Commentary #1

Family physician, ethics consultant and CMDA Board of Trustees Member Robert E. Orr, MD, CM : “The New England Journal of Medicine recently reported that in its international poll, two out of three physicians oppose the legalization of PAS. They also reported several years ago on a survey of U.S. physicians that gave similar results.1 The good news: (a) most physicians think PAS is a bad idea; (b) the NEJM is willing to report this in spite of their own editorial support of PAS. However, there is also bad news about such polls.

First, it is well documented that the way polling questions are worded can have a significant effect on the results obtained.2 Equally important, poll results may (or may not) reveal what people think about an issue, but they cannot tell us whether the issue in question is right or wrong.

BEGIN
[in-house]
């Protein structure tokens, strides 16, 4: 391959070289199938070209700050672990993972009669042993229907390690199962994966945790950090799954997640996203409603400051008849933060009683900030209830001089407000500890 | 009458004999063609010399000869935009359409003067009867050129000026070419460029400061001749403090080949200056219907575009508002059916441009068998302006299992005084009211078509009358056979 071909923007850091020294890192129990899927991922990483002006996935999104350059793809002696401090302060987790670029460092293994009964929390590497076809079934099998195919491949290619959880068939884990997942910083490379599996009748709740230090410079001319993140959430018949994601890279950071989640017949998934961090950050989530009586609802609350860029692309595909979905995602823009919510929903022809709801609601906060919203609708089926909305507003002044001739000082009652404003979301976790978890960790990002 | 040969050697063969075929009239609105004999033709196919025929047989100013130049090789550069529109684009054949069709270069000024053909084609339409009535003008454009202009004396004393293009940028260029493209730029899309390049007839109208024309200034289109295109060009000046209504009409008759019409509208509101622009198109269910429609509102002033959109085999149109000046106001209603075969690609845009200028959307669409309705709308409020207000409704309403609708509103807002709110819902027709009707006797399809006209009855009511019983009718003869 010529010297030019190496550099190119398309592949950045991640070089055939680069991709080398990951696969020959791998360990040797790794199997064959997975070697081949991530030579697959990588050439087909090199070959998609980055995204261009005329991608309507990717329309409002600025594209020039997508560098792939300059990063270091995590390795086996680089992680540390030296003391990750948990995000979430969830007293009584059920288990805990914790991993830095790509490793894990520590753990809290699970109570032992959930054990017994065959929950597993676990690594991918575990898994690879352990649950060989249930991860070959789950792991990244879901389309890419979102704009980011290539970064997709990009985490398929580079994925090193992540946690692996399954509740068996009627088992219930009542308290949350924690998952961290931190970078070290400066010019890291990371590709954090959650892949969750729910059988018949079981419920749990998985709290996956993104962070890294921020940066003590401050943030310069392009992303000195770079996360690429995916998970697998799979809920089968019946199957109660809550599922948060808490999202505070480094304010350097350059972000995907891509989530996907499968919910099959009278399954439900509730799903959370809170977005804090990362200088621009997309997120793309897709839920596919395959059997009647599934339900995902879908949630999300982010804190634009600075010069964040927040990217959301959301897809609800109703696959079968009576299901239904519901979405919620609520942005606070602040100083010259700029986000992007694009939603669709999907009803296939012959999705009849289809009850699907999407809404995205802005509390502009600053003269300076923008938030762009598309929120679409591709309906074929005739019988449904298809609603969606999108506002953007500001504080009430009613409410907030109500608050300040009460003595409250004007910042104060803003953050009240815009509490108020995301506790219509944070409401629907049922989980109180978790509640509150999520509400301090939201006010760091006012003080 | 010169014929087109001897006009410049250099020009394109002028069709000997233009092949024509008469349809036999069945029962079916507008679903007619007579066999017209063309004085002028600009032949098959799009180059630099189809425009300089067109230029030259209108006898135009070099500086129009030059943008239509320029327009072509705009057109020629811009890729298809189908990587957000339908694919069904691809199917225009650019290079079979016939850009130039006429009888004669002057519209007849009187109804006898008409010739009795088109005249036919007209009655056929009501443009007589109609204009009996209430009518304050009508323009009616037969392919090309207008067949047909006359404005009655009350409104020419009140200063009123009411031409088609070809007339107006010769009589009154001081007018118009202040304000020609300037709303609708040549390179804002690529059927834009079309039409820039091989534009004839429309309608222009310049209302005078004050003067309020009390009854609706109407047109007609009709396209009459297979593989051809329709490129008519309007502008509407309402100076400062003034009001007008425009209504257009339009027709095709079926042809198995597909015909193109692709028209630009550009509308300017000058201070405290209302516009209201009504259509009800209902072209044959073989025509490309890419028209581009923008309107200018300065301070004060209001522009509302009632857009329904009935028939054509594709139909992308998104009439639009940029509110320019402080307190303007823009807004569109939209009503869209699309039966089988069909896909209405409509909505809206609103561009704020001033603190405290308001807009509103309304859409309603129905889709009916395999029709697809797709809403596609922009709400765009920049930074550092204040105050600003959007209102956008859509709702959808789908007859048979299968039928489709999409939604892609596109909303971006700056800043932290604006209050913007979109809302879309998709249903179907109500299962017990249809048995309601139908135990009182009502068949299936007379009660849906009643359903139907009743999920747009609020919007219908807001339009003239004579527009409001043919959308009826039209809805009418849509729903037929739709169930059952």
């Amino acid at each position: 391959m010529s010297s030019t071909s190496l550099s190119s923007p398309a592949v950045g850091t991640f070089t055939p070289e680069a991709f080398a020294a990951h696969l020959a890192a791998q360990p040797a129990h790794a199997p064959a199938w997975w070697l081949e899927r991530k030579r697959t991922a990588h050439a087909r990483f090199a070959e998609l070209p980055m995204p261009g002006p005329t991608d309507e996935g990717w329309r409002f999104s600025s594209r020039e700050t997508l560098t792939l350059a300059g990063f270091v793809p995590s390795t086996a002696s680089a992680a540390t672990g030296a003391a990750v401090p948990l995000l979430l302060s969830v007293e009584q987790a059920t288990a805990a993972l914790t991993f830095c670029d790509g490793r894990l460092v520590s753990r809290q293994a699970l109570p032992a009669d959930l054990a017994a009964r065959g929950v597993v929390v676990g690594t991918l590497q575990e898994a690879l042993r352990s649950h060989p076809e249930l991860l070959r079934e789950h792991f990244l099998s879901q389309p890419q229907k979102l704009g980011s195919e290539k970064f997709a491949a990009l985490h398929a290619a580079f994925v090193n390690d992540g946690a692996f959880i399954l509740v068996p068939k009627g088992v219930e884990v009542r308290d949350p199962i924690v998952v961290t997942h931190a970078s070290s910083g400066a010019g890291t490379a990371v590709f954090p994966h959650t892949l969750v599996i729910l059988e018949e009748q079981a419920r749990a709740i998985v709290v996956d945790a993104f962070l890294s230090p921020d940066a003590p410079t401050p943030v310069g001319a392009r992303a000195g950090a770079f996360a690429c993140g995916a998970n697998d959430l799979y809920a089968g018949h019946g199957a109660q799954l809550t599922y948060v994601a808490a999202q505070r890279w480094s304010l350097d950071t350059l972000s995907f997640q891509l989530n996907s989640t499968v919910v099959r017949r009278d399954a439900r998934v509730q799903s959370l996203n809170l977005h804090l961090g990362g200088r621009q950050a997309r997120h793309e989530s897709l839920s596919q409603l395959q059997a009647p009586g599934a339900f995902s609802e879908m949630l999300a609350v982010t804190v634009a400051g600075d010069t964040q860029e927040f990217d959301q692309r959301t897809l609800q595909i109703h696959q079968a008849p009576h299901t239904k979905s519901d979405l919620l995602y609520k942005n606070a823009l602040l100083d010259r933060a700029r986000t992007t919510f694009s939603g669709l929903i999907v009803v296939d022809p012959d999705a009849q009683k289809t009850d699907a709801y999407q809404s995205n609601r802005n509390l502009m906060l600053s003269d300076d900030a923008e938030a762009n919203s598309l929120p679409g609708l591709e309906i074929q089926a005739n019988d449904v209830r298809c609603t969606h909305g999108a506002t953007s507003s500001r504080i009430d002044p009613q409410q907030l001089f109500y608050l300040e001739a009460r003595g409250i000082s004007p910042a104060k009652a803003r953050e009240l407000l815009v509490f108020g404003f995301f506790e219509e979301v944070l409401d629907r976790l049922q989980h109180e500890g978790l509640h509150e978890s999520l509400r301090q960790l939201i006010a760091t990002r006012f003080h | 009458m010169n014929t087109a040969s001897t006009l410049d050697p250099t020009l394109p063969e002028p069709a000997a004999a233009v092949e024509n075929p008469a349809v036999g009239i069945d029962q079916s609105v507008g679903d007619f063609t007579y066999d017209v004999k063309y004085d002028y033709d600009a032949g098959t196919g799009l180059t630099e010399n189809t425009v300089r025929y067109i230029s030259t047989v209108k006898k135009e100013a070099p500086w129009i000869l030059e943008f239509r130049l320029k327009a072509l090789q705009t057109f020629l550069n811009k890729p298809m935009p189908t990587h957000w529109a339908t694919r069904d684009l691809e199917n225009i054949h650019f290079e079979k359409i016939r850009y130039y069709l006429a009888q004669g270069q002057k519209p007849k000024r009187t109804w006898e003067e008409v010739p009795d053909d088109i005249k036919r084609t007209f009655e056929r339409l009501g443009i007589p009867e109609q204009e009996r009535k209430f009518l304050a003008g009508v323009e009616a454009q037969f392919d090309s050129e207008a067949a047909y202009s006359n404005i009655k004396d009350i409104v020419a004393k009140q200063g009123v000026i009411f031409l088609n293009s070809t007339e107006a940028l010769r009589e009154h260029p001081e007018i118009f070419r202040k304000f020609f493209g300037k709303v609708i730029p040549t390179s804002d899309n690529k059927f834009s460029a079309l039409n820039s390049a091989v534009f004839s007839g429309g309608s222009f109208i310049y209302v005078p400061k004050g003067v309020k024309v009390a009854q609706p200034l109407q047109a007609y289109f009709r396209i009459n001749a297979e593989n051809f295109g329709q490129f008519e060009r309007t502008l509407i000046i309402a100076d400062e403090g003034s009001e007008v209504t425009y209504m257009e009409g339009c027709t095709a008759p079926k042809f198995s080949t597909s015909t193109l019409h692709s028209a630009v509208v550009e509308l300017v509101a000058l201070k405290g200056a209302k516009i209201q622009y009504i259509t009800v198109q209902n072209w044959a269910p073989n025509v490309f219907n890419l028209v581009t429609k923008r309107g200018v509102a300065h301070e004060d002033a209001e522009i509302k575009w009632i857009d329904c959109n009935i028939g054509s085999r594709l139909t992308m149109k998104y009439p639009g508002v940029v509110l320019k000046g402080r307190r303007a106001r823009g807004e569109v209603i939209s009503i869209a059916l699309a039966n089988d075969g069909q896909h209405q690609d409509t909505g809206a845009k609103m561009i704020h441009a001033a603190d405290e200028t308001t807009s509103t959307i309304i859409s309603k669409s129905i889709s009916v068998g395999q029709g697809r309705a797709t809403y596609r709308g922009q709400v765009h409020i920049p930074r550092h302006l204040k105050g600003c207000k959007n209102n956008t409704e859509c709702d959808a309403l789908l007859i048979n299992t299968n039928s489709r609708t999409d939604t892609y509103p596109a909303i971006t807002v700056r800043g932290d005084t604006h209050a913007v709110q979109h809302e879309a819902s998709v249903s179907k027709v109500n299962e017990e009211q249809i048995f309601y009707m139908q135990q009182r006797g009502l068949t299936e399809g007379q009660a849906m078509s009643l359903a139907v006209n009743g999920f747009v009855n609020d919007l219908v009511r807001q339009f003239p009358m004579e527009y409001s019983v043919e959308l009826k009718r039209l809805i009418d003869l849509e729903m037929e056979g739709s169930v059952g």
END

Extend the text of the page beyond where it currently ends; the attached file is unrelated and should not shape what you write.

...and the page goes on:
It is possible to effectively speak against PAS using arguments based on principle, virtue or consequences.3 For the believer, there is a strong additional reason to oppose PAS: each person bears the image of God and we must not intentionally end a human life.

Another piece of good news from the poll results is that most people, whether for or against PAS, agree that excellent hospice/palliative care is the preferred response to end of life suffering.4

Bibliography
1Meier DE, et al. A national survey of physician-assisted and euthanasia in the United States. N Eng J Med 1998;338(17):1193-1201
2Hagelin J, et al. Surveys on attitudes towards legalisation of euthanasia: importance of question phrasing. J Med Ethics 2004;30:521-523
3Orr RD. What are the arguments against legalization of physician-assisted suicide and euthanasia? Today’s Christian Doctor 2011;42(2):30-2